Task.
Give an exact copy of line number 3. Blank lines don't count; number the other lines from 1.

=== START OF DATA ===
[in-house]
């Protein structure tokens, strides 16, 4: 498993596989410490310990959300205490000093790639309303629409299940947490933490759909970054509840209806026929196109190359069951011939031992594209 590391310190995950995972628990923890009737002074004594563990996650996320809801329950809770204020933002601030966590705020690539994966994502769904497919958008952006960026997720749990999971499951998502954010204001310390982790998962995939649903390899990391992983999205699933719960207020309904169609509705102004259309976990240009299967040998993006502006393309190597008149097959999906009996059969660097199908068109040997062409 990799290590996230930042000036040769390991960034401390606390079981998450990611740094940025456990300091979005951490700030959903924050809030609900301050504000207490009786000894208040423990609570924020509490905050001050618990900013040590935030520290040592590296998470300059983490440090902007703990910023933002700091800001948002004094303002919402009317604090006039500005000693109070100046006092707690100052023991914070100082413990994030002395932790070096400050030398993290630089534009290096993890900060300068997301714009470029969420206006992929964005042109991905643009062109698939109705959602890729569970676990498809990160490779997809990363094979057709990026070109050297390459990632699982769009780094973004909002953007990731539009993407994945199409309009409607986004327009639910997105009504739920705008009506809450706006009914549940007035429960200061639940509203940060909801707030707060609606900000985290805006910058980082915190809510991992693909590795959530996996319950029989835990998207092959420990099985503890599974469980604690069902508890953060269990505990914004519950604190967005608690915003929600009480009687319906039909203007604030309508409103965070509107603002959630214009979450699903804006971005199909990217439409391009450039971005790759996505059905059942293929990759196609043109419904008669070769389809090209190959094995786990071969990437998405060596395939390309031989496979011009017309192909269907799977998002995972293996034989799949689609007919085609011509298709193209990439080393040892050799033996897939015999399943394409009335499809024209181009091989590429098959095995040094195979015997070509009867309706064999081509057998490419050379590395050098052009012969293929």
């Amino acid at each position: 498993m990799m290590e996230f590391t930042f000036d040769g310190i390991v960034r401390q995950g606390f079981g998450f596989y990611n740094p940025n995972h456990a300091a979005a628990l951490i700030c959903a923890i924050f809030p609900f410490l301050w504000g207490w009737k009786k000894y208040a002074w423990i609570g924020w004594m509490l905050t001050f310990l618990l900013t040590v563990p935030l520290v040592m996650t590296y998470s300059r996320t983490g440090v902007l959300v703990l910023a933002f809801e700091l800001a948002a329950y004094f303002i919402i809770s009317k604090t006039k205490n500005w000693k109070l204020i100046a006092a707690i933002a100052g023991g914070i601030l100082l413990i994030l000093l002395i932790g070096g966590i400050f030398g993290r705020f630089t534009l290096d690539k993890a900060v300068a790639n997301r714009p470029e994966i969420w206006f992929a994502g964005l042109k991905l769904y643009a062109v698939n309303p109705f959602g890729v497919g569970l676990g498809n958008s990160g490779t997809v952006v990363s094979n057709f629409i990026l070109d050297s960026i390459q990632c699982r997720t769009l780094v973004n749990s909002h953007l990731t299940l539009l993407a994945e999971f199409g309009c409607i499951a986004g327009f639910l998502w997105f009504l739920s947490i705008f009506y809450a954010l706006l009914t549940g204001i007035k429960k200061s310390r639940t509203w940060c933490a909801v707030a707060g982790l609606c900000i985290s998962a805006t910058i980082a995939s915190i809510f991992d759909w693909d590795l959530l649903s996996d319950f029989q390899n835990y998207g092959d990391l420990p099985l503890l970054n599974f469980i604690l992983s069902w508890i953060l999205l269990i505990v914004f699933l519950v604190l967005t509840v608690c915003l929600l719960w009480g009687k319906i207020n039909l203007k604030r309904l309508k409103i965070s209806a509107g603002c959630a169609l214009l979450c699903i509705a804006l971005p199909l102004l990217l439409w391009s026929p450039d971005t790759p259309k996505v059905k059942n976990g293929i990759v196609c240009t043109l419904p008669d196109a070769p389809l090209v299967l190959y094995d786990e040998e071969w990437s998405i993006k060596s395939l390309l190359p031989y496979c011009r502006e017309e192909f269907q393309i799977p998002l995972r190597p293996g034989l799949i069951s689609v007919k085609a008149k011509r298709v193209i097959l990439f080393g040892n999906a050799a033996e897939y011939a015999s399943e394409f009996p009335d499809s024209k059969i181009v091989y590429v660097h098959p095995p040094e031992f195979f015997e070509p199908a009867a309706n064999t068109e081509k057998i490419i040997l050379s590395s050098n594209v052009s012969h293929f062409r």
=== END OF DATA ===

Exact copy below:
């Amino acid at each position: 498993m990799m290590e996230f590391t930042f000036d040769g310190i390991v960034r401390q995950g606390f079981g998450f596989y990611n740094p940025n995972h456990a300091a979005a628990l951490i700030c959903a923890i924050f809030p609900f410490l301050w504000g207490w009737k009786k000894y208040a002074w423990i609570g924020w004594m509490l905050t001050f310990l618990l900013t040590v563990p935030l520290v040592m996650t590296y998470s300059r996320t983490g440090v902007l959300v703990l910023a933002f809801e700091l800001a948002a329950y004094f303002i919402i809770s009317k604090t006039k205490n500005w000693k109070l204020i100046a006092a707690i933002a100052g023991g914070i601030l100082l413990i994030l000093l002395i932790g070096g966590i400050f030398g993290r705020f630089t534009l290096d690539k993890a900060v300068a790639n997301r714009p470029e994966i969420w206006f992929a994502g964005l042109k991905l769904y643009a062109v698939n309303p109705f959602g890729v497919g569970l676990g498809n958008s990160g490779t997809v952006v990363s094979n057709f629409i990026l070109d050297s960026i390459q990632c699982r997720t769009l780094v973004n749990s909002h953007l990731t299940l539009l993407a994945e999971f199409g309009c409607i499951a986004g327009f639910l998502w997105f009504l739920s947490i705008f009506y809450a954010l706006l009914t549940g204001i007035k429960k200061s310390r639940t509203w940060c933490a909801v707030a707060g982790l609606c900000i985290s998962a805006t910058i980082a995939s915190i809510f991992d759909w693909d590795l959530l649903s996996d319950f029989q390899n835990y998207g092959d990391l420990p099985l503890l970054n599974f469980i604690l992983s069902w508890i953060l999205l269990i505990v914004f699933l519950v604190l967005t509840v608690c915003l929600l719960w009480g009687k319906i207020n039909l203007k604030r309904l309508k409103i965070s209806a509107g603002c959630a169609l214009l979450c699903i509705a804006l971005p199909l102004l990217l439409w391009s026929p450039d971005t790759p259309k996505v059905k059942n976990g293929i990759v196609c240009t043109l419904p008669d196109a070769p389809l090209v299967l190959y094995d786990e040998e071969w990437s998405i993006k060596s395939l390309l190359p031989y496979c011009r502006e017309e192909f269907q393309i799977p998002l995972r190597p293996g034989l799949i069951s689609v007919k085609a008149k011509r298709v193209i097959l990439f080393g040892n999906a050799a033996e897939y011939a015999s399943e394409f009996p009335d499809s024209k059969i181009v091989y590429v660097h098959p095995p040094e031992f195979f015997e070509p199908a009867a309706n064999t068109e081509k057998i490419i040997l050379s590395s050098n594209v052009s012969h293929f062409r």